Written by Lynn Sosnoskie, WSU Weed Science. May 5, 2017.

When researchers think about weed control in crop production, we often think about ‘short-term’ results, i.e. weed control after 30 days, weed control after 90 days, weed control at harvest, etc. But weeds and weed control efforts in one cropping season can significantly influence the density and composition of weeds in following years. The carryover between seasons is accomplished via the weed seedbank and weed control successes and failures are reflected by changes that occur in this reservoir (Figure 1). In good years, weeds are successfully controlled and few to no seeds may enter the seedbank. In bad years, when weeds escape management strategies, rogue plants may flower, set seed, and contribute to this genetic stockpile.

Figure 1. The soil seedbank cycle.
Figure 1. The soil seedbank cycle.


Why is the seedbank important with respect to weed control?

Numerous studies have demonstrated that as weed seed numbers increase, so do the numbers of weeds that survive management strategies (Diehlman et al. 1999; Hartzler and Roth 1993; Sparks et al. 2003; Taylor and Hartzler 2000). In other words, the greater the number of seeds in the seedbank, the greater the number of weeds that may emerge, and the greater the number of plants that may escape chemical or cultural control practices. Weed escapes necessitate that growers engage in additional management practices that may have been unplanned and that add to the cost of crop production. Increased seedbank/in-crop weed densities could also facilitate the development of herbicide resistance. According to Jasieniuk et al. (1996), where weed infestations are heavy, the probability of selecting for resistance can also be high, even if the mutation rate (that leads to the development of resistance) is low.

How do you manage the seedbank?

So, how do we specifically target the seedbank for weed control?

  • Increase seed mortality. For example: seeds are not impervious to decay and damage; pathogens can colonize seeds in the soil whereas birds, small rodents and insects will feed upon them. Studies have shown that farm-level management practices (e.g. tillage, cover cropping, pesticide use) can affect weed seed predation (Menalled et al. 2006), although landscape level factors (e.g.habitat diversity, predator diversity) ultimately influence in-crop seed survival, as well (Trichard et al. 2013). Think about conserving weed seed predators like ground beetles.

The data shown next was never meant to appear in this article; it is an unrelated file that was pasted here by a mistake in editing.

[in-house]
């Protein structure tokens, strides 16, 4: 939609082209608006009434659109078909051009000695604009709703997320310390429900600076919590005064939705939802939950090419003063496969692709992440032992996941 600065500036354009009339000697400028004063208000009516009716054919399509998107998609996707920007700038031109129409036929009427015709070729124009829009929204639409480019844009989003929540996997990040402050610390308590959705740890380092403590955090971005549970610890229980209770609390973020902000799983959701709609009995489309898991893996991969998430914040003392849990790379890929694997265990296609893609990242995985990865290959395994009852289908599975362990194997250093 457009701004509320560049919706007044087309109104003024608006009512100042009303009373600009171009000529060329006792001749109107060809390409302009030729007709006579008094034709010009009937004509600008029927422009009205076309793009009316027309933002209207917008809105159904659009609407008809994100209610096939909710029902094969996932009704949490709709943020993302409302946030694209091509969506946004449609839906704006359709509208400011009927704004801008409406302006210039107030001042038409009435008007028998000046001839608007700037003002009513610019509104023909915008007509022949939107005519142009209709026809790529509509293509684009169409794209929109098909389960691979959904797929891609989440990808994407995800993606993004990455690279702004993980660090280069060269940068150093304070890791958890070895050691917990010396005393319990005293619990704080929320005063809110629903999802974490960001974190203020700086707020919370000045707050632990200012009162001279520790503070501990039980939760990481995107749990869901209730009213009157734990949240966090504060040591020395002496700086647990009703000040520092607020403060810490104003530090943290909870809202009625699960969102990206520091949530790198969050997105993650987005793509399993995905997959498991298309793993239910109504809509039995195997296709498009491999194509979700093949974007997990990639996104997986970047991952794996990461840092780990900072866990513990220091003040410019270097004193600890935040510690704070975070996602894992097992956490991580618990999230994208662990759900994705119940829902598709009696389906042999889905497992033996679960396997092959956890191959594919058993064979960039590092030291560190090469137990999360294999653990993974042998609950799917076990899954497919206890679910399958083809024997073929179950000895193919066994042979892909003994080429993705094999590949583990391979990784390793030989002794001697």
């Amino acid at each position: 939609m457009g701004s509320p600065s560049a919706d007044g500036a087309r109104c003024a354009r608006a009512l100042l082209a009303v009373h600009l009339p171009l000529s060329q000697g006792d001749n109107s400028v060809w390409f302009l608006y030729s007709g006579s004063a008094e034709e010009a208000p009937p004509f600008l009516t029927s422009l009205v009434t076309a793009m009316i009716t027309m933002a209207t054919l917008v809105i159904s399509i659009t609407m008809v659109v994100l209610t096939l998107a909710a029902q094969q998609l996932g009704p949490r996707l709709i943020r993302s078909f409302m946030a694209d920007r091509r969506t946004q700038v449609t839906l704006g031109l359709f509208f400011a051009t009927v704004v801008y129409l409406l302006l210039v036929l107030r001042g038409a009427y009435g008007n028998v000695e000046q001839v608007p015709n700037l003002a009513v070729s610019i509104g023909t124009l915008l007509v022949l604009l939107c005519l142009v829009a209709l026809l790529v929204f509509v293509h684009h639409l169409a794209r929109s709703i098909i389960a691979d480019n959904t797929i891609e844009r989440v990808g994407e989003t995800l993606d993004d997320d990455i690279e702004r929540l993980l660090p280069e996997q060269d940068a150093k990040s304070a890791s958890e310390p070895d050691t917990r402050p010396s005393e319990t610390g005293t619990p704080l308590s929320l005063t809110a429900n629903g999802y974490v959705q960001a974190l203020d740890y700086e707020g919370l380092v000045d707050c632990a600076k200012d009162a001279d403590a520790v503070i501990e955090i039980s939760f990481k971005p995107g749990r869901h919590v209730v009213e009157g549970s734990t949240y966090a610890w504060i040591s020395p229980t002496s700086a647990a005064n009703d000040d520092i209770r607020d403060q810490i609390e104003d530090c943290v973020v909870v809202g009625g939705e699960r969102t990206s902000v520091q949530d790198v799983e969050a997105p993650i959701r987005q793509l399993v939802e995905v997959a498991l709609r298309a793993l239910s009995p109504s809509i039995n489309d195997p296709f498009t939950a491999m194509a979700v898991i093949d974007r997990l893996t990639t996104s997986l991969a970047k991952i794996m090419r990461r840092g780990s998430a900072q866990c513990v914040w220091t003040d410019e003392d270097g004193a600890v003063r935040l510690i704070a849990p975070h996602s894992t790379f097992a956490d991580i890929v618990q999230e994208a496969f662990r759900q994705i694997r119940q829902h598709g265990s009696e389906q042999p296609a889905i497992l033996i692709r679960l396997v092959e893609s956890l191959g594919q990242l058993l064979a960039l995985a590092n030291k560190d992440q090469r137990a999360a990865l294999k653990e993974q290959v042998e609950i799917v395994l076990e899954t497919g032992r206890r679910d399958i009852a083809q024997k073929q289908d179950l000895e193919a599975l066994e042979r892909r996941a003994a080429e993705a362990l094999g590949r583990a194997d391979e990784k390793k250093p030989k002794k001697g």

• Don’t let seed return to the soil.  Your grandmother was spot on: ‘One year of seeding means many years of weeding’. Prevention can assume many forms: handweeding, cleaning equipment between production sites, mowing weeds prior before flowering, and screening irrigation water to prevent seed immigration. Prevention should be during the whole season, not just during the cropping season.

In short, if you really want to reduce the seedbank, you’ll need to attack it on multiple fronts: i.e. maximizing seed loss (Figure 2) and minimizing seed return (Figure 3).

Figure 2. Generalized (across all cropping systems) Best Management Products (BMPs) for maximizing seed loss.
Figure 2. Generalized (across all cropping systems) Best Management Products (BMPs) for maximizing seed loss.
Figure 3. Generalized (across all cropping systems) Best Management Products (BMPs) for minimizing seed return.
Figure 3. Generalized (across all cropping systems) Best Management Products (BMPs) for minimizing seed return.



Weeds will always find a way into your orchard (for instance, you can’t stop the wind from blowing), but you can maximize the impact that the seedbank has on your (current and future) level(s) of weed control. The ultimate goal of weed control is to protect this year’s yields AND to try and reduce pest densities in coming seasons.



Diehlman et al. 1999. Weed Science. 47:81-89.

Hartzler and Roth. 1993. Weed Technology. 7:611-614.

Jasieniuk et al. 1996. Weed Science. 46:176-193.

Menalled et al. 2006. Handbook of Sustainable Weed management. The Haworth Press, Inc.

Taylor and Hartzler. 2000. Weed technology. 14:261-267.

Trichard et al. 2013. Basic and Applied Ecology. 14:235-245.


Lynn M. Sosnoskie, Ph.D.
Assistant Research Faculty, Washington State University

Tree Fruit Research and Education Center

Wenatchee, WA 98801
@LynnSosnoskie on Twitter

Phone: 229-326-2676